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What Are the Benefits of Vitamin P?

By M. Haskins
Updated Mar 03, 2024
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Vitamin P is not actually a vitamin; instead the term refers to several substances more accurately called flavonoids or bioflavonoids that occur naturally in many types of plants. One scientifically proven benefit of taking bioflavonoids is that they make it easier for the body to absorb vitamin C. There are also many other claims made about the benefits of vitamin P, including that it can protect against inflammation and infection, alleviate pain, strengthen blood vessels, prevent cataracts, boost the immune system, and be used to treat and prevent allergies and cancer. Some of these claims are supported by preliminary scientific studies, but scientists do not yet know how vitamin P works or how effective it is, and there is no recommendation of a daily dosage. Good sources of bioflavonoids in the diet include dark chocolate, green tea, red wine, apples, citrus fruits, and many other fruits and vegetables.

Quercetin is one bioflavonoid commonly included under the label of vitamin P. Studies show it has some antioxidant properties, meaning it prevents the oxidation, or breakdown, of certain other molecules, such as vitamin C. It also has some anti-inflammatory properties, which could make it useful in the treatment of conditions like arthritis, which involves inflammation of the joints. There have been some claims that quercetin can be used to treat and prevent cancer, but these health benefits have not been proven.

Rutin is another flavonoid component of vitamin P that is being studied by medical researchers. Studies done in vitro, meaning in test tubes rather than on people or animals, have shown that, like quercetin, rutin has potential anti-inflammatory properties. It has also been shown to thin the blood and improve circulation. Other studies show that this bioflavonoid can strengthen the walls of the blood vessels in the body, which can have beneficial effects on the circulatory system. Some health practitioners recommend rutin as a treatment for various conditions such as hay fever, varicose veins and glaucoma, but most such treatments are still experimental.

It is often recommended to take vitamin P together with vitamin C supplements, because bioflavonoids inhibit the breakdown of vitamin C, making it easier for the body to absorb this vitamin. There is no recommended daily intake of vitamin P, though 500 mg is sometimes mentioned as an appropriate dosage. Eating a diet rich in fruit and vegetables will provide enough vitamin P for the body to function properly.

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Discussion Comments
By wavy58 — On Feb 19, 2012

A few years ago, my immune system seemed very weak. I could not go for a whole month without getting sick, and I was tired of it.

I decided to start taking vitamin C. However, I knew that I also needed vitamin P to help me get the most out of it, so I came up with a plan.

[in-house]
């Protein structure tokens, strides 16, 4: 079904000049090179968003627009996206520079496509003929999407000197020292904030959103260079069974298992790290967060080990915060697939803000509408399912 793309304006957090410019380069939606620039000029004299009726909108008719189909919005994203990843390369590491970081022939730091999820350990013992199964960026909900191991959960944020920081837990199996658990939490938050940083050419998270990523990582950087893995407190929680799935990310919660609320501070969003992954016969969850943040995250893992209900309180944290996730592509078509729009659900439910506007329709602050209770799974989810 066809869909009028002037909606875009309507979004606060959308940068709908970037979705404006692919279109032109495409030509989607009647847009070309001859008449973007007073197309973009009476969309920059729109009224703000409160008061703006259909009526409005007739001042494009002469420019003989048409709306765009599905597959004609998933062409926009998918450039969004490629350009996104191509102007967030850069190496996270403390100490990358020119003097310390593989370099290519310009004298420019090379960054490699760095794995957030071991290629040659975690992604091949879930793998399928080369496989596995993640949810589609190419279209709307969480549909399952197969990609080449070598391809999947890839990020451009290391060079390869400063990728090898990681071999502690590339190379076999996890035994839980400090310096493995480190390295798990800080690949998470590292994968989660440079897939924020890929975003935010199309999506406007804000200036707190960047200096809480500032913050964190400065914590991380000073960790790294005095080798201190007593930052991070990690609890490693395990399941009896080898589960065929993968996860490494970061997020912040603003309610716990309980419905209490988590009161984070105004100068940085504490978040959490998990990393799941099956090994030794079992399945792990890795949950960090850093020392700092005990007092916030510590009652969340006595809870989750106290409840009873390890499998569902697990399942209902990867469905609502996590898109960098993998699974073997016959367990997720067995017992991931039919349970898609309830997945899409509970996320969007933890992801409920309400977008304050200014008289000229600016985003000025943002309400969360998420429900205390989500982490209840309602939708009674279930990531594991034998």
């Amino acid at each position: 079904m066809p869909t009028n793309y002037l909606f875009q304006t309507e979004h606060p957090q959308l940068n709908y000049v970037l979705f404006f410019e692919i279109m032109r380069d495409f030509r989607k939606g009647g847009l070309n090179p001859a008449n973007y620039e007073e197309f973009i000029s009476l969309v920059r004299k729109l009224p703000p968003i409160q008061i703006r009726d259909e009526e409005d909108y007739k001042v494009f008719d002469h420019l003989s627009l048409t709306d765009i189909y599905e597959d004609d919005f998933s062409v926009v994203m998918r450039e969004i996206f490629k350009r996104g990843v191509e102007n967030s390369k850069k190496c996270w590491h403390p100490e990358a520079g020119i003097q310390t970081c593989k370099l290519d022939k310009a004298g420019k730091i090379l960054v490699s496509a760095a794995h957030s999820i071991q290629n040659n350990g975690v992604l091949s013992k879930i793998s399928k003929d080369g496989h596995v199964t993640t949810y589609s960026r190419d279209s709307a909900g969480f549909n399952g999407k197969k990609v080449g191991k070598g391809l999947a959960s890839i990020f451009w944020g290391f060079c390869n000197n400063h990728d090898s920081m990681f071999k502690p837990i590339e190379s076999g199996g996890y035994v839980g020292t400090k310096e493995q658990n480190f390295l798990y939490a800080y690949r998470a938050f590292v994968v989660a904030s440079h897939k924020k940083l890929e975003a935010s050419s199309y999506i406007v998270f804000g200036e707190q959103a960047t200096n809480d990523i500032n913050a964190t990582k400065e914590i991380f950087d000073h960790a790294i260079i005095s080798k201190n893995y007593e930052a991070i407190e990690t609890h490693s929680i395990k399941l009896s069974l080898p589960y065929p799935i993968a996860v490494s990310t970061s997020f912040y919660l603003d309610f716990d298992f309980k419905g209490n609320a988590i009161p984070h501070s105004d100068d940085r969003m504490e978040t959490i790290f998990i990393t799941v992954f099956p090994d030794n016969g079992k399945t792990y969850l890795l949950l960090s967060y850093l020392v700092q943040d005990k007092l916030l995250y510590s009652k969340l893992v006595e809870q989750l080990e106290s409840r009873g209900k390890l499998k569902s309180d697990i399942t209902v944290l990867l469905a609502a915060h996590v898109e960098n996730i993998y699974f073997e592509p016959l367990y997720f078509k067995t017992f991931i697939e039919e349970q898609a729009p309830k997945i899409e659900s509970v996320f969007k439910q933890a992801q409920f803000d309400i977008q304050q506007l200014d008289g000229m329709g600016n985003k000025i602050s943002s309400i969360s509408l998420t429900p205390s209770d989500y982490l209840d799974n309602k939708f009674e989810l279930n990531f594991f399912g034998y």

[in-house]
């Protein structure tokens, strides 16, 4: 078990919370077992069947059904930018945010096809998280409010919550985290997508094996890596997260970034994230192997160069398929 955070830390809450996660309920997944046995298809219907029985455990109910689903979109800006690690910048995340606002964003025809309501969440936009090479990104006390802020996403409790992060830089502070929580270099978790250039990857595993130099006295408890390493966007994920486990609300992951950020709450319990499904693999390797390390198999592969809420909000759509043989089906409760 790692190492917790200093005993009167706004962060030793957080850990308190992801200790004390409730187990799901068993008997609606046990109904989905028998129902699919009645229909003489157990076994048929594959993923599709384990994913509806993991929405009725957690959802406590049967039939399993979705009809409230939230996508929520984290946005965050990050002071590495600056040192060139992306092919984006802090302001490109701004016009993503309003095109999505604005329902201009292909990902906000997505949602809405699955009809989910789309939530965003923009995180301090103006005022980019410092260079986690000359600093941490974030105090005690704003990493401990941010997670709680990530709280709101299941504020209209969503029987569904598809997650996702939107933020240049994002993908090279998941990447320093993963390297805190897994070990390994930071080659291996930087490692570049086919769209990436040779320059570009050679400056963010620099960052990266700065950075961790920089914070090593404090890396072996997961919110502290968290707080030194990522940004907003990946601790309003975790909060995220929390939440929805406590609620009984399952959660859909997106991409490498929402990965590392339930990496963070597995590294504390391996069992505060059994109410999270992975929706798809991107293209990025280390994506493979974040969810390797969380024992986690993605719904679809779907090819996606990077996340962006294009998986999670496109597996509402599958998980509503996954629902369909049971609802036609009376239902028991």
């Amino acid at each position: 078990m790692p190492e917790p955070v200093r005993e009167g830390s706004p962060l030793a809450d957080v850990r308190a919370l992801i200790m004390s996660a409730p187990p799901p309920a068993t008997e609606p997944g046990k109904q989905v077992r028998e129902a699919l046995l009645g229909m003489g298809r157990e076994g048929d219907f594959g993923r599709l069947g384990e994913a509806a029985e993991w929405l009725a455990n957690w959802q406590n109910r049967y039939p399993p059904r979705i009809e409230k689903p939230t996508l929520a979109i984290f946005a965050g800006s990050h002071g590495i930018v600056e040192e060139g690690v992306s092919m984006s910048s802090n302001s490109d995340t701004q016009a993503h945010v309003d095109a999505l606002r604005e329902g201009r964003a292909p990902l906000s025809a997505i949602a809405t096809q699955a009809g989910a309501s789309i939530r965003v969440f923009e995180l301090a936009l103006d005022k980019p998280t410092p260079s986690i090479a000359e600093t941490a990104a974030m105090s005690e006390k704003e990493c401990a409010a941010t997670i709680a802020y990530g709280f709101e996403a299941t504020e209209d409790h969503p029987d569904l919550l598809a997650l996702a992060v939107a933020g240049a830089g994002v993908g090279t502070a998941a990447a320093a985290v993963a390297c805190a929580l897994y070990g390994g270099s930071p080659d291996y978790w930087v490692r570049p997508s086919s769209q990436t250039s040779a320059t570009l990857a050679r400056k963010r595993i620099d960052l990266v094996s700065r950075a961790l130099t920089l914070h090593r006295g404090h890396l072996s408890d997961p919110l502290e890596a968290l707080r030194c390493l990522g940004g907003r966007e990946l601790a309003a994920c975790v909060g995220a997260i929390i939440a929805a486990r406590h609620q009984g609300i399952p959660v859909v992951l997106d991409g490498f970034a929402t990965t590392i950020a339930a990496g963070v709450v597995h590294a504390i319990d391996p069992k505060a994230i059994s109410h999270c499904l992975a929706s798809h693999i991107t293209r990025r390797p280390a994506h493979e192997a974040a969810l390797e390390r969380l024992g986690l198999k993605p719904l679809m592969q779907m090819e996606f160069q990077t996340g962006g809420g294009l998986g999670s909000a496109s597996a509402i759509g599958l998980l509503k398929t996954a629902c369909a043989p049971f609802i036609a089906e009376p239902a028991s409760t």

I would make a cup of hot green tea in the morning instead of coffee. I would swallow my vitamin C supplement with the green tea, so I would be getting two vitamins at once.

Since the vitamin P carrier was liquid, I figured it would get into my system first. This meant it would be ready to help me absorb the vitamin C by the time it got there.

I believe that it worked, because I began to feel much better. I stopped getting sick so often, and I just felt stronger.

By Perdido — On Feb 19, 2012

@OeKc05 – I have heard of flavonoids, but I had never heard them called “vitamin P,” either. It makes me wonder if there is a vitamin for every letter of the alphabet!

I always get happy when I read an article like this that lists the food sources of certain vitamins and I see that I am already getting plenty of them from my diet. I eat an apple every day, and I love oranges, so I see that I am getting my vitamin P. I hardly ever get sick, and this may be why.

My husband has recently starting making this wonderful dessert from dark chocolate that tastes delicious with red wine. I didn't even know that I was getting vitamin P from both of these fun-to-consume things!

By cloudel — On Feb 18, 2012

My dad started drinking green tea every day for its flavonoid content. He had heard all the good press it was getting for being able to prevent infections, and he thought maybe it could help him.

He has chronic severe allergies, and though he takes antihistamines, he still gets sinus and upper respiratory infections a lot. Flavonoids are supposed to be able to guard against infections like these, so he figured that downing a couple of cups of green tea a day might be the solution.

His sinus health has improved since he started drinking the tea, but his allergies will probably never disappear entirely. However, if the tea can prevent him from having to go to the doctor for antibiotics several times a year, I know he will be happy.

By OeKc05 — On Feb 17, 2012

I had never heard of vitamin P before, but I did know that dark chocolate is now considered good for your heart. Believe me, I listened closely when a nutritional expert spoke on this topic, because chocolate is one of my favorite foods, and I wanted any excuse to eat more of it!

The expert said that it could prevent heart disease. It can keep platelets from clumping up, and it can even lower blood pressure!

She recommended eating at least half an ounce of it every day. She said that more would be better for you, and I totally agreed with her.

Seriously though, I had slightly elevated blood pressure before I started eating dark chocolate instead of milk chocolate. Once I learned that it could help, I made the switch, and now my pressure is back to normal!

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